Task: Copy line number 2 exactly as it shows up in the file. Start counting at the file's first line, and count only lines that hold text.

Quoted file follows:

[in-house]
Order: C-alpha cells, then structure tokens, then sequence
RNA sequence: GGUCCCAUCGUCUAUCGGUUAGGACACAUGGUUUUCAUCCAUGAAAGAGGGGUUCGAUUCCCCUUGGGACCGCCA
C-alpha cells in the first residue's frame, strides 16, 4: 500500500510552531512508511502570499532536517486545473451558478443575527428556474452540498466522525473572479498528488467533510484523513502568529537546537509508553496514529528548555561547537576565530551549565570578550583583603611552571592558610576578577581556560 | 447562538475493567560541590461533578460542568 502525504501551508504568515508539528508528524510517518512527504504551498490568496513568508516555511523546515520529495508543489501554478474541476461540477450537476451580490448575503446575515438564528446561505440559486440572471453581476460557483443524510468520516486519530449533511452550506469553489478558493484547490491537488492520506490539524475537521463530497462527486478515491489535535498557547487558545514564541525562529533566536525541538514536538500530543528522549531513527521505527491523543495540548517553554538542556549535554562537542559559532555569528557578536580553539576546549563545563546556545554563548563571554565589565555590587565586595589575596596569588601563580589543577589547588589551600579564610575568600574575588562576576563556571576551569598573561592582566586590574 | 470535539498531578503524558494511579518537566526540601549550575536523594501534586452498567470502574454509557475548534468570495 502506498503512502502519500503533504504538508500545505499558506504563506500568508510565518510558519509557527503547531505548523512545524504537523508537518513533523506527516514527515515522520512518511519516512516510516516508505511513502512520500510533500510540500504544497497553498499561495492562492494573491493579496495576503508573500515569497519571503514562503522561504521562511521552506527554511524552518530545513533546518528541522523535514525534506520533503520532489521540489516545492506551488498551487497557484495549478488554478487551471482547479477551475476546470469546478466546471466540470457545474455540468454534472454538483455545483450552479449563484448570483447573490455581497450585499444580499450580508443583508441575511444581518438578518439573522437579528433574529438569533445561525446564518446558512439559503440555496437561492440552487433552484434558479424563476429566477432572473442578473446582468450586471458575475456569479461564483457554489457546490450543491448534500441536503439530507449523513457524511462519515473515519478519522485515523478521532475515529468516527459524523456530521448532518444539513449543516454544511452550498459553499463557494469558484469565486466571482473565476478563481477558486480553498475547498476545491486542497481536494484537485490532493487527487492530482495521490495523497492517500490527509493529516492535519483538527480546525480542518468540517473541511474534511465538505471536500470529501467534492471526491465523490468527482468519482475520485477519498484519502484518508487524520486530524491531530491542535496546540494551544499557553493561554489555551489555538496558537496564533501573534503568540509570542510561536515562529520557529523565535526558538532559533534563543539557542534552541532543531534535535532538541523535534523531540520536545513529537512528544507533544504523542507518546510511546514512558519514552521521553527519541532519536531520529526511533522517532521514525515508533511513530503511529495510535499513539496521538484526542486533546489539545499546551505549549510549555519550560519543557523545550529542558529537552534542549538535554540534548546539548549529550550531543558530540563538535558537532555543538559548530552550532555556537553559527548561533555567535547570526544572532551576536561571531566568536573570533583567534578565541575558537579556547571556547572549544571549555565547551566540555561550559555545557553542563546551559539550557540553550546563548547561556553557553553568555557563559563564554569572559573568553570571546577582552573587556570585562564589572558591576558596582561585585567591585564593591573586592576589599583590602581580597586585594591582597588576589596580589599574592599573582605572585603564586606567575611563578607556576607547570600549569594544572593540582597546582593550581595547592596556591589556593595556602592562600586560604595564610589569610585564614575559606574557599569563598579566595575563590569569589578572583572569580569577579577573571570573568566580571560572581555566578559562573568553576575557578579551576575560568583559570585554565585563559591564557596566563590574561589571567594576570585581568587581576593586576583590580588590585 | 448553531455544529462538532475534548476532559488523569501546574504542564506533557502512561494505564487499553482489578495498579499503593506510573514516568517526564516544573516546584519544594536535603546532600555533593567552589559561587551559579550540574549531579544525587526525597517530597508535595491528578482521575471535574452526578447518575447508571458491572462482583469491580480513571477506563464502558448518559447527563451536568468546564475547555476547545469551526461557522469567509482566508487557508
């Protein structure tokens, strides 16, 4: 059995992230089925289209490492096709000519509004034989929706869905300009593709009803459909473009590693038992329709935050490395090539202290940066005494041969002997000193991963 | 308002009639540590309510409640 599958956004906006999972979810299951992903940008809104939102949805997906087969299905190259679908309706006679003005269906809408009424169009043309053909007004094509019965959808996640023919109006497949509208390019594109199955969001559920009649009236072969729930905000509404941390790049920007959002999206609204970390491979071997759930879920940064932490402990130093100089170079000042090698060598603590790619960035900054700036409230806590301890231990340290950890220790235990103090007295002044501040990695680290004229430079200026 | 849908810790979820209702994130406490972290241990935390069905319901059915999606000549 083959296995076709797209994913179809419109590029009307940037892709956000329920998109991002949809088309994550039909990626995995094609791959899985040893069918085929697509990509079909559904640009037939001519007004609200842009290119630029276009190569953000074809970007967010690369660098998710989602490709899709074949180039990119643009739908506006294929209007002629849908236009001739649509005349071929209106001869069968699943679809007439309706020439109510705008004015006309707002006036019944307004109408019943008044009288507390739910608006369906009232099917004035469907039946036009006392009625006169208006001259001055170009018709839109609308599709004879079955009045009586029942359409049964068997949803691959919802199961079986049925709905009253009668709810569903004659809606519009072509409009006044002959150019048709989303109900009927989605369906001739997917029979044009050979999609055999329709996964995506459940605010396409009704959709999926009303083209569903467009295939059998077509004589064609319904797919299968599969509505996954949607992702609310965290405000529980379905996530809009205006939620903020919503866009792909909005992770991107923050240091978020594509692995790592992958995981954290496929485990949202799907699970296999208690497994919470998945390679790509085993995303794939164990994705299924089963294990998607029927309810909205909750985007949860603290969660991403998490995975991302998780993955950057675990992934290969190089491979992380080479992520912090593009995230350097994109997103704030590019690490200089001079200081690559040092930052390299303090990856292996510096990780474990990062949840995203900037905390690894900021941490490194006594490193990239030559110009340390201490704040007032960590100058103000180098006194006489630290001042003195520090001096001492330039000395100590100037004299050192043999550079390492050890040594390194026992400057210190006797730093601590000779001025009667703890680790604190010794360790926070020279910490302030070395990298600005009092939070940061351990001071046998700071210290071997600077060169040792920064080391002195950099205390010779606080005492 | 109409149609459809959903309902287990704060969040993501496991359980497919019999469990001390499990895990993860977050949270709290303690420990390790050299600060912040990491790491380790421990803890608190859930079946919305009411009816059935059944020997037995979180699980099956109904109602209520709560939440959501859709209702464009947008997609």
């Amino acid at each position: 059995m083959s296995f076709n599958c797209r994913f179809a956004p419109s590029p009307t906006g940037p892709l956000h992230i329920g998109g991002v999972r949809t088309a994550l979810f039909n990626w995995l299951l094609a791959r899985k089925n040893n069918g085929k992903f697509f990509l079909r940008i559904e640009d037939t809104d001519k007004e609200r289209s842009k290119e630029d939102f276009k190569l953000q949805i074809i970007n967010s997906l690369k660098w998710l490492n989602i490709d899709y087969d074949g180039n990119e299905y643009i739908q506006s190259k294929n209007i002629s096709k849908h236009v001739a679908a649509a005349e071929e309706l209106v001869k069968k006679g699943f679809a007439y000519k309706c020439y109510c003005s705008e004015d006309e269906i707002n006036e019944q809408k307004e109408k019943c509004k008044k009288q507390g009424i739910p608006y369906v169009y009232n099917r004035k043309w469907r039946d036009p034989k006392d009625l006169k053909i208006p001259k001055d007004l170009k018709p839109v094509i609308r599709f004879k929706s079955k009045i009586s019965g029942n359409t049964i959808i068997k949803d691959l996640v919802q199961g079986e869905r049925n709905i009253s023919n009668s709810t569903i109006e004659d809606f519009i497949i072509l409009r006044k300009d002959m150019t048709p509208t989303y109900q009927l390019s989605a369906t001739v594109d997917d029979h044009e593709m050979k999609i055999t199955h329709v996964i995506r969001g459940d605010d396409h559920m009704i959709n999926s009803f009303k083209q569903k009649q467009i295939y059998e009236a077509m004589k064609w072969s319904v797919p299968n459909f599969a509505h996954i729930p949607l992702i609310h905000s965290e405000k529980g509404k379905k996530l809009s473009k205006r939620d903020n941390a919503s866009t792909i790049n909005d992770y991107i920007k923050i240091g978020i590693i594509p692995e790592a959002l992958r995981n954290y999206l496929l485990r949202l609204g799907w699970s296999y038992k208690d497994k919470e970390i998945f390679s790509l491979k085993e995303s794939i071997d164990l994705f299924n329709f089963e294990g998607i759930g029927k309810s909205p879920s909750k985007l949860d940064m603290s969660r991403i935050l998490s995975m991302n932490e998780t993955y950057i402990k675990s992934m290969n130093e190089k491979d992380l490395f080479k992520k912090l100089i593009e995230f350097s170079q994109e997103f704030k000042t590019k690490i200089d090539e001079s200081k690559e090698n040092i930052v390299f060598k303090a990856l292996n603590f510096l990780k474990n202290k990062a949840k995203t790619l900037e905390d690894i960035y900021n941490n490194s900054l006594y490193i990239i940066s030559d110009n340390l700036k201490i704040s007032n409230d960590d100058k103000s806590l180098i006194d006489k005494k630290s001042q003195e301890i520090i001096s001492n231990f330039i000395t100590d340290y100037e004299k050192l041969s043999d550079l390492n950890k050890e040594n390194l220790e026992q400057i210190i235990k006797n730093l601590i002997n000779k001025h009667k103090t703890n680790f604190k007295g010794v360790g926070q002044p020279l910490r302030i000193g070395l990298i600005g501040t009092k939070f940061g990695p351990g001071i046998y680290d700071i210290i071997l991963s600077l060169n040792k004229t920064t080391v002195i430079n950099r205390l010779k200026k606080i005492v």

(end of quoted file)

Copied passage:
Order: C-alpha cells, then structure tokens, then sequence